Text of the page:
Growing up in North Korea, Esther* had no idea that anyone from her family was a Christian. She says:
When I was young, my grandfather had friends over on Sunday. Very often I stayed with him on weekends, but when his friends came I had to play outside, even when I didn’t want to. I didn’t understand. Sunday was a day of rest in North Korea. Why would they have another meeting?
Many years later, when I was in China, a South Korean missionary showed me a picture of a Bible. That night I dreamed of my grandfather. I saw him with his friends, kneeling around a Bible. I thought I was the first in my family to come to faith, but then I realised that my grandfather had been praying for me for all these years.
Following Christ in North Korea is done in the utmost secret. My grandfather never shared the gospel with me. He is still alive, which is why I cannot share details about him. In another dream I heard him say: ‘Keep quiet!’ And I replied to him: ‘But I know you are a believer.’
Many years later, Esther was arrested for escaping to China – and this is when she heard about Jesus for the first time.
I was quickly sentenced to a few months detention in a small labour camp. We were treated like animals. Our cell was only two by two square meters and there were around 40 inmates in the cell! It was such a painful experience. When I tried to sleep, I would lay down on my side and put my legs up against the wall.
There was one lady in the cell who was different from anyone else. We were in a hellish situation, yet she looked so peaceful. At one point, I gave her a little push and asked her: ‘Hey, what’s going with you? Why are you so calm?’
She answered: ‘When I was in China, God treated me like a princess.’
I looked at her. She was a fragile, old lady. Why would anyone treat her like a princess? I mocked her. ‘Okay, I want to be a princess too.’
‘Alright,’ she said. ‘Just pray like me.’ I played along. So she went: ‘Thank you, God, for everything. Do what You wish. In the name of Jesus Christ. Amen.’
That was the strangest thing I had ever heard. ‘Why should I give thanks for this prison?’ I asked her.
‘Just do it,’ she said. ‘Thank him repeatedly.’
I don’t know why but I followed her example. I gave thanks and asked God to release me.
‘God’s Princess’ shared a minimal version of the gospel with everyone in the prison cell. She told us to pray to ‘The Father,’ or ‘The One’ or ‘In Jesus’ name’. She also had a lot of faith, because she told us she would leave the prison soon. And it happened. She was able to leave with one male family member.
Three days after that first prayer, one of the guards approached me in the cell and asked: ‘Do you have any relatives around this area?’ I told him I had a brother. That evening the guard came back and said he had found my brother. That was a miracle! My brother would come soon and after a few days he showed up. He was able to give me some extra food and he also made an arrangement with the guard. He would pay a bribe in instalments and after a few months, I was released. God had answered my prayers.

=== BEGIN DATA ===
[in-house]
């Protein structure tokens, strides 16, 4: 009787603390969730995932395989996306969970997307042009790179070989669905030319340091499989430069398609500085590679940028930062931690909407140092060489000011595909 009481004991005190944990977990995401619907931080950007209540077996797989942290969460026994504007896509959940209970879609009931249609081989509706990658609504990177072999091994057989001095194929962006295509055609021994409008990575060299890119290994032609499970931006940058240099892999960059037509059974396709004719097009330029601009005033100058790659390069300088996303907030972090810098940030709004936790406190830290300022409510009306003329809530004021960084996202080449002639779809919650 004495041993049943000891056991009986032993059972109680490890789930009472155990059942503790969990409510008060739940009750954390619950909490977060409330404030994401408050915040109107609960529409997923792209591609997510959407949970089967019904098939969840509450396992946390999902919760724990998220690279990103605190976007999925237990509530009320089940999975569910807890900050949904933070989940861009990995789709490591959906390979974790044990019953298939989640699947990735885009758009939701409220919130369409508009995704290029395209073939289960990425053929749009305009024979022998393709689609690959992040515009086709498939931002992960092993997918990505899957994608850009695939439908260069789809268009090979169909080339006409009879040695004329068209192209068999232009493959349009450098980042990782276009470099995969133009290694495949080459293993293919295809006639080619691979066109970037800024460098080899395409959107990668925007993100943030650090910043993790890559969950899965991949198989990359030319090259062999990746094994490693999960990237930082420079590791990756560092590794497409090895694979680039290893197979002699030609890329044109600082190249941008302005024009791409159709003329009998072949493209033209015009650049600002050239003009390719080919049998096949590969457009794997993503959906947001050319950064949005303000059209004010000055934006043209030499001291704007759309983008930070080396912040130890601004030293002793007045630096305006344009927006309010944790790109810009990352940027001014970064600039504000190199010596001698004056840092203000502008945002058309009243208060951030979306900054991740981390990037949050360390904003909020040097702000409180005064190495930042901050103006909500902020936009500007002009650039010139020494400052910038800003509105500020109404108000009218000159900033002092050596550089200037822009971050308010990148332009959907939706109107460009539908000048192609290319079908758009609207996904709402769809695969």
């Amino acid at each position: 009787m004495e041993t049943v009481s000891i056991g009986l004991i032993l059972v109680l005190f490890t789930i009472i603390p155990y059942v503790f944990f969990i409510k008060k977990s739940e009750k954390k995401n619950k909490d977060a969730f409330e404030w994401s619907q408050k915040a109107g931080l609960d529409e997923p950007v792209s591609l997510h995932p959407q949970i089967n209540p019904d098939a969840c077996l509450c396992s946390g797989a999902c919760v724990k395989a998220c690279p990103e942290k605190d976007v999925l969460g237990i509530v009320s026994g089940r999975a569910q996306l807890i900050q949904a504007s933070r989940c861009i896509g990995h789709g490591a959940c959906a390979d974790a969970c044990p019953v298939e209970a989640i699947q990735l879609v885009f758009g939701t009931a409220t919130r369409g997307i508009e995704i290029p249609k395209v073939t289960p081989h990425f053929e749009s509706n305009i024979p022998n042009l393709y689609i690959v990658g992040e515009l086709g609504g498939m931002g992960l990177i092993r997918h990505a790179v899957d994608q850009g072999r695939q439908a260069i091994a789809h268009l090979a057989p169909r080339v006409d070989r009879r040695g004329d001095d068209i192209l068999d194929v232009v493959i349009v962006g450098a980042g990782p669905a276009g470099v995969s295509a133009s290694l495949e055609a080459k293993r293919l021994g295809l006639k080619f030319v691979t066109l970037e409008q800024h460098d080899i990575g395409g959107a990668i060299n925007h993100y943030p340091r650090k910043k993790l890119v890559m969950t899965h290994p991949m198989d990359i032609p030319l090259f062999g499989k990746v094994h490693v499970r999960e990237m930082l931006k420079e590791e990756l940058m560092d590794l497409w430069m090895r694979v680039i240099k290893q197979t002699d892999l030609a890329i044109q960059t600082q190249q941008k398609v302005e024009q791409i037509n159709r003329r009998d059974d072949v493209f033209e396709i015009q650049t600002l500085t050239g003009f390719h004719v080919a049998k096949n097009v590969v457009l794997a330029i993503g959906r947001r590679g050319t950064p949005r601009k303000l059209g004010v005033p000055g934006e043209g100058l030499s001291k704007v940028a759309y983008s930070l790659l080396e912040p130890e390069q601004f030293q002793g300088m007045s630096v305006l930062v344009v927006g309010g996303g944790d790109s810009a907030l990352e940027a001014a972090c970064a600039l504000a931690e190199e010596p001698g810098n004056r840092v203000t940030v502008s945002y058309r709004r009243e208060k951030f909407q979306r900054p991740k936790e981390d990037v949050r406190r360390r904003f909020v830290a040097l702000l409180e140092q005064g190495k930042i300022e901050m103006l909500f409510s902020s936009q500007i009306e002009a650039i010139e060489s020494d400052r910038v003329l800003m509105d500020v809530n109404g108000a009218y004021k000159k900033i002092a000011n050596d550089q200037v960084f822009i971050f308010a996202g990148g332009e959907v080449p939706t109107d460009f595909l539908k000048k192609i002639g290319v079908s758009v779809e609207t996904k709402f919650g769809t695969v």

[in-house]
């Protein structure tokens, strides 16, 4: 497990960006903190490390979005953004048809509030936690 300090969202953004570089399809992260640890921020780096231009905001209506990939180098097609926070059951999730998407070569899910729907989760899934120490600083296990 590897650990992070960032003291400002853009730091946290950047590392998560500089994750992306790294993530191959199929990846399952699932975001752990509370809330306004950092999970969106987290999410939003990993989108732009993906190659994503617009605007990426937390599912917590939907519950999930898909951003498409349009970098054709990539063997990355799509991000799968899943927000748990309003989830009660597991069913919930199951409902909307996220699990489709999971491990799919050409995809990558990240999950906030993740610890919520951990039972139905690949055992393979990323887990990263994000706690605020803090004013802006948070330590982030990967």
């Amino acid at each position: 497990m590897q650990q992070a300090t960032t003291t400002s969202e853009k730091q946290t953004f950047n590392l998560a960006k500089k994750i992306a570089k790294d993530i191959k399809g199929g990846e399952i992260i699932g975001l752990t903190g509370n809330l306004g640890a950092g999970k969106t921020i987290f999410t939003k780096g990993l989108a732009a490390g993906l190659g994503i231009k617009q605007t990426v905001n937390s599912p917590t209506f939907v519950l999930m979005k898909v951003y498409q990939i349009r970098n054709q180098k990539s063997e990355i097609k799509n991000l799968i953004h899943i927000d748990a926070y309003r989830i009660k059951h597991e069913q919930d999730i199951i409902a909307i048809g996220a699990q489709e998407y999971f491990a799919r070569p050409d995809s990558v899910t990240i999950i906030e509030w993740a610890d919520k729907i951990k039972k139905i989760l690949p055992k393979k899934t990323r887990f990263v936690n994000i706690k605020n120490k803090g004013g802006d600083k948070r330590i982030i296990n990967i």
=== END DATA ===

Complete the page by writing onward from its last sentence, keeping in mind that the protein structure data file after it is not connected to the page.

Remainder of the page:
Once Esther was free, she escaped back to China.
In China, I met a missionary and I attended his Bible study. I started to experience the living God. Of course, I believed in Christ and I confessed my sins. A few years ago, I decided I wanted to live in freedom and took the risk to travel to South Korea. Thanks to God’s grace, I arrived here safely.
God truly is a God of miracles. When I was in prison, I wanted to share with the outside world what’s happening in North Korea. Now, Open Doors gives me the opportunity to do exactly that.
Esther has also been able to reconnect with her family – she still has two children in North Korea.
When I was in North Korea, nobody knew where my children were. But only a few months ago, somebody was able to connect me with them. We spoke on the phone and they will try to escape as soon as they are able.
God has done many miracles, but I’m still asking for a few more. First, that my children will come to South Korea, and second, that I’ll be able to share the gospel with them so that they will also become followers of Christ. Thank you for faithfully praying for North Korea. There’s still a lot to improve, but thankfully, God is using your prayers to perform many miracles.
*Name changed for security reasons
North Korea is ranked at number one on the Open Doors 2018 World Watch List. Imprisonment, torture, death: this is what you risk if you decide to follow Jesus in North Korea.
The family that has ruled North Korea for three generations are worshipped like gods, and any suggestion that there is a higher authority than the nation’s leader, Kim Jong-un, is immediately crushed. Tens of thousands of Christians are incarcerated in horrific labour camps, and thousands more keep their faith in Christ a complete secret – often their own family members do not know of their faith.
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imprisoned, falsely accused, and hated simply for following Jesus.